Learning and animal movement
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Integrating diverse concepts from animal behavior, movement ecology, and machine learning, we develop an overview of the ecology of learning and animal movement. Learning-based movement is clearly relevant to ecological problems, but the subject is rooted firmly in psychology, including a distinct terminology. We contrast this psychological origin of learning with the task-oriented perspective on learning that has emerged from the field of machine learning. We review conceptual frameworks that characterize the role of learning in movement, discuss emerging trends, and summarize recent developments in the analysis of movement data. We also discuss the relative advantages of different modeling approaches for exploring the learning-movement interface. We explore in depth how individual and social modalities of learning can matter to the ecology of animal movement, and highlight how diverse kinds of field studies, ranging from translocation efforts to manipulative experiments, can provide critical insight into the learning process in animal movement.
Lewis , M A , Fagan , W F , Auger-Méthé , M , Frair , J , Fryxell , J M , Gros , C , Gurarie , E , Healy , S D & Merkle , J A 2021 , ' Learning and animal movement ' , Frontiers in Ecology and Evolution , vol. 9 , 681704 . https://doi.org/10.3389/fevo.2021.681704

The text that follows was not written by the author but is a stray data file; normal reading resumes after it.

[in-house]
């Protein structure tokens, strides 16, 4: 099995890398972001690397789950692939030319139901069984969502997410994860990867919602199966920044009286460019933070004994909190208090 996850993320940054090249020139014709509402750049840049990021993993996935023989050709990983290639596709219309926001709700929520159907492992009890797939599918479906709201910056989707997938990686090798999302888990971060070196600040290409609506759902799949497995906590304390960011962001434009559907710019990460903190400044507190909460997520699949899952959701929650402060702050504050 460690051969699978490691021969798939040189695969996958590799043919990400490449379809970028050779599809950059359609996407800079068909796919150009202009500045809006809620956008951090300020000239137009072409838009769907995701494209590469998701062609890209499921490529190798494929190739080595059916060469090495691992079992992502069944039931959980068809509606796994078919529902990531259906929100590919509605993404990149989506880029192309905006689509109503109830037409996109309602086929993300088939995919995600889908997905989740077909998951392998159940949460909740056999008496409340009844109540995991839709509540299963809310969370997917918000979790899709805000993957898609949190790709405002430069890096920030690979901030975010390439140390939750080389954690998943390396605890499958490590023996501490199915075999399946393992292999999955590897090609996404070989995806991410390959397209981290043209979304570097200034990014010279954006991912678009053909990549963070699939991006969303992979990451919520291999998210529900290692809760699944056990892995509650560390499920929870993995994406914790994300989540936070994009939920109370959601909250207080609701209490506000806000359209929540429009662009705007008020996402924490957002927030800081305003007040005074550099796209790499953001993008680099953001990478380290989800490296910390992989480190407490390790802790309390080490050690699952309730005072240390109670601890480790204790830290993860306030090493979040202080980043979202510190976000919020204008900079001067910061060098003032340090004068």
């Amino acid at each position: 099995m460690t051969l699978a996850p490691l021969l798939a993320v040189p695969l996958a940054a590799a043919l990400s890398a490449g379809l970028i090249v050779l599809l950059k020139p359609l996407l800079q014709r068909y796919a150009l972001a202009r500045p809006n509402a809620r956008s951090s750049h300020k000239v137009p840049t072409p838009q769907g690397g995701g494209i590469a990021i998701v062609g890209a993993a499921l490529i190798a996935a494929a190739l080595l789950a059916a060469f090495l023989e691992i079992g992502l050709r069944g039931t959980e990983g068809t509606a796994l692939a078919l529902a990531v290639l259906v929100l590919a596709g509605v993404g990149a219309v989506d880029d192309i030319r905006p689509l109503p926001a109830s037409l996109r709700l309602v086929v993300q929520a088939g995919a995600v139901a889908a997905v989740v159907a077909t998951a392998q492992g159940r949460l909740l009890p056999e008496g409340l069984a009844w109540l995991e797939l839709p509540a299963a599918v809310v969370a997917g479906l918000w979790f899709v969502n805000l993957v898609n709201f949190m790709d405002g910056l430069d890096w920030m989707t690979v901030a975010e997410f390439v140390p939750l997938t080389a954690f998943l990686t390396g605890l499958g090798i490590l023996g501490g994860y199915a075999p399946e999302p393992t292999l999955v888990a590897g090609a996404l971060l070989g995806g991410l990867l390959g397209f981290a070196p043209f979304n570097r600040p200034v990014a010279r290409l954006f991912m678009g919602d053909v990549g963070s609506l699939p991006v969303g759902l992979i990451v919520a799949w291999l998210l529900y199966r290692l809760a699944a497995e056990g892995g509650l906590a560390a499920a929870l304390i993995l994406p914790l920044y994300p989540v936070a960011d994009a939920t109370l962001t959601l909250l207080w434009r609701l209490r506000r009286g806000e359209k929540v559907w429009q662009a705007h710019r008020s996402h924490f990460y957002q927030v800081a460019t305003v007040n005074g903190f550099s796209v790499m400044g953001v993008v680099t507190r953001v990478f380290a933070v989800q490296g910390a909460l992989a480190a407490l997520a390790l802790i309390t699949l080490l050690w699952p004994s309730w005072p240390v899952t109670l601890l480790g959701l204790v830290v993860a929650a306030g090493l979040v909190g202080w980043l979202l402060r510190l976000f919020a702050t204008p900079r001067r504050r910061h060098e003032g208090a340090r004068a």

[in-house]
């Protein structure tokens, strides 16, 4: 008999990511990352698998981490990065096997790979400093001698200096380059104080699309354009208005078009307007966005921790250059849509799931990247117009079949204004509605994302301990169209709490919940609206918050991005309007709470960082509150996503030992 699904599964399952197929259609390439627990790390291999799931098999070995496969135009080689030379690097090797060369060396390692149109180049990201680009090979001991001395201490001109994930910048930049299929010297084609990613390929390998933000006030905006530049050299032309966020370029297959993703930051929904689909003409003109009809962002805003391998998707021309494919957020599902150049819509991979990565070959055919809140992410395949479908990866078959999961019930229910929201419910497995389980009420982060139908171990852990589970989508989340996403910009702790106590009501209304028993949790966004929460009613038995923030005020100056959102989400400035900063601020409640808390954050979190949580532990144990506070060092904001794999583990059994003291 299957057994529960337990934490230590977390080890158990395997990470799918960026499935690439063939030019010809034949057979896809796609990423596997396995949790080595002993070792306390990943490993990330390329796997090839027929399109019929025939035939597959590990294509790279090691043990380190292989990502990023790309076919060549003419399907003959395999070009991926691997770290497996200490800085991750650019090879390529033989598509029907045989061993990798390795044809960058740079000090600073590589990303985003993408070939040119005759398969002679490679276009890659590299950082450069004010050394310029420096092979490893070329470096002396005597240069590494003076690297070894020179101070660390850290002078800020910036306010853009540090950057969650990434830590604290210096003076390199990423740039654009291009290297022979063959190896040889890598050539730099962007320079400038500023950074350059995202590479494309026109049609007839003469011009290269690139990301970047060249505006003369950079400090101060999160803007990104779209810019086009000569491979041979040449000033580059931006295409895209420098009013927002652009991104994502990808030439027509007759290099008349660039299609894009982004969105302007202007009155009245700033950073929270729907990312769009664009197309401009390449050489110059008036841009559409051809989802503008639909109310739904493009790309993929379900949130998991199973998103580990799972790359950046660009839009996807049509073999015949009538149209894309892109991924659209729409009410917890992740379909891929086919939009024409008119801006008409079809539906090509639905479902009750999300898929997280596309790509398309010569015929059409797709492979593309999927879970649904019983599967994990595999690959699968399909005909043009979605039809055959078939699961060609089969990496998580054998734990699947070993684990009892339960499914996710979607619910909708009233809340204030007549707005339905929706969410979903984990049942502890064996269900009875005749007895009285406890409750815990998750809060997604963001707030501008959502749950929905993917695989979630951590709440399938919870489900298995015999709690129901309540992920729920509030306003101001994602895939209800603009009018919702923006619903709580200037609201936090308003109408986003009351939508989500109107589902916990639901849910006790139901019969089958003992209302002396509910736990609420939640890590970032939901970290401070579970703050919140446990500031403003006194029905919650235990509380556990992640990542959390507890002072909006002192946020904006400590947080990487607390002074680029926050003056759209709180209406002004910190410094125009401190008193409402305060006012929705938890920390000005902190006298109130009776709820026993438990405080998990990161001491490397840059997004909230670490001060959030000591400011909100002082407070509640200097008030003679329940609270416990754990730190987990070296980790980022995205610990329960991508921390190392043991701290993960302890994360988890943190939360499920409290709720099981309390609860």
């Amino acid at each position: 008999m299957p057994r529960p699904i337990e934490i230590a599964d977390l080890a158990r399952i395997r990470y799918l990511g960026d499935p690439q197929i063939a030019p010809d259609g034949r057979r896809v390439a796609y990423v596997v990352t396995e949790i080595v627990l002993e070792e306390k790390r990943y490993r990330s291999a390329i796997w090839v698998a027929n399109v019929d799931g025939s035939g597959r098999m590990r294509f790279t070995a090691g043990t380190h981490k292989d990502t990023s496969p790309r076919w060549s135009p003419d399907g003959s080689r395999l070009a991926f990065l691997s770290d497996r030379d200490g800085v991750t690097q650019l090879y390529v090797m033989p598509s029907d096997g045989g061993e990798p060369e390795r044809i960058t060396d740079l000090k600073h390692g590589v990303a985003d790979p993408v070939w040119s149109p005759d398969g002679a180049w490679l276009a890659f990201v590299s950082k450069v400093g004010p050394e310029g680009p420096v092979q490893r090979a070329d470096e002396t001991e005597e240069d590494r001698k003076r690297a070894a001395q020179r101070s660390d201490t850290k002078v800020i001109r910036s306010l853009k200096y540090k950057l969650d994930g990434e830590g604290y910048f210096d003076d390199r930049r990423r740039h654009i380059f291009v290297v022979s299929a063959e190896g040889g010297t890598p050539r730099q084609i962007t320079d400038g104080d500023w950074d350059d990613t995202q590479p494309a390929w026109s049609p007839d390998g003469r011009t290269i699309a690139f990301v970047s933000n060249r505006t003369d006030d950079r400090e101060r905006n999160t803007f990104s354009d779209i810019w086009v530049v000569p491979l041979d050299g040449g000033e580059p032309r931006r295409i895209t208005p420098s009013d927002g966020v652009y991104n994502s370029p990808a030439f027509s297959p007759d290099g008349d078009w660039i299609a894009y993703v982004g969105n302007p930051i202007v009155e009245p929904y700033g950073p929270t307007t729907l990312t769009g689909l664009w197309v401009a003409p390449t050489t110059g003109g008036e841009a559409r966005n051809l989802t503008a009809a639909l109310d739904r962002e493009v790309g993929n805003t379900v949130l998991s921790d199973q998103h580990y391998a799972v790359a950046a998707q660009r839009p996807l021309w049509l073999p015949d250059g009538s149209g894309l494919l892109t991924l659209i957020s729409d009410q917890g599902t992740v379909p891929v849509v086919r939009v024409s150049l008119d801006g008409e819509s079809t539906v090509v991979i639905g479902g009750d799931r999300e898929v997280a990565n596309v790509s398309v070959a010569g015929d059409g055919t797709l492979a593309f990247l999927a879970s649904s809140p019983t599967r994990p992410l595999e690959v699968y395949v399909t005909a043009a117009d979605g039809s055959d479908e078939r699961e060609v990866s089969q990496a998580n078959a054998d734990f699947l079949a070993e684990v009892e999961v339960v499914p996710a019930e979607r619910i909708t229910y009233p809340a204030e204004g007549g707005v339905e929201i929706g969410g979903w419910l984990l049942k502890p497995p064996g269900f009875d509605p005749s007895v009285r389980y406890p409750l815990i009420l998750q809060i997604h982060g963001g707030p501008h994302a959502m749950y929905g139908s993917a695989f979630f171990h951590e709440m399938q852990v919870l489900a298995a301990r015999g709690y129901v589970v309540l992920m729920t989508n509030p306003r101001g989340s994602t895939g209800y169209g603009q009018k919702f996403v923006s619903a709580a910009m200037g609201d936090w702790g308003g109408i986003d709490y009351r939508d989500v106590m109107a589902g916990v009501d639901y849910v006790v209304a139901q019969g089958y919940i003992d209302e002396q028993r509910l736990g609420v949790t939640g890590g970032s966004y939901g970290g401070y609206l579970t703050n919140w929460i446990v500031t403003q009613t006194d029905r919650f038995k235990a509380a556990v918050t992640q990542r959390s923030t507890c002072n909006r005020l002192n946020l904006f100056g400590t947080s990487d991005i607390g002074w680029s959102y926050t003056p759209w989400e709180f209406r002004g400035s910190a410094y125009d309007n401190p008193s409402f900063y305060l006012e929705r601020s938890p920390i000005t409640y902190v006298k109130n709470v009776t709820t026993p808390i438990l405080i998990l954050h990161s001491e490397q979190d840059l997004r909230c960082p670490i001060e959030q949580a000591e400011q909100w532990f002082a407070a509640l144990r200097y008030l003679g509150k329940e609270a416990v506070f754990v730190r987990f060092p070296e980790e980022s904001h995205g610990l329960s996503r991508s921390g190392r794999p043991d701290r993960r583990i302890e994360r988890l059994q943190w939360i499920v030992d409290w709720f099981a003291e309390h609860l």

Frontiers in Ecology and Evolution
Copyright © 2021 Lewis, Fagan, Auger-Méthé, Frair, Fryxell, Gros, Gurarie, Healy and Merkle. This is an open-access article distributed under the terms of the Creative Commons Attribution License (CC BY). The use, distribution or reproduction in other forums is permitted, provided the original author(s) and the copyright owner(s) are credited and that the original publication in this journal is cited, in accordance with accepted academic practice. No use, distribution or reproduction is permitted which does not comply with these terms.
DescriptionAuthors acknowledge the following grants for supporting this research: NSERC Discovery (ML and MA-M), NSF DMS-1853465 (WF and EG), and Canada Research Chairs Program (ML and MA-M).
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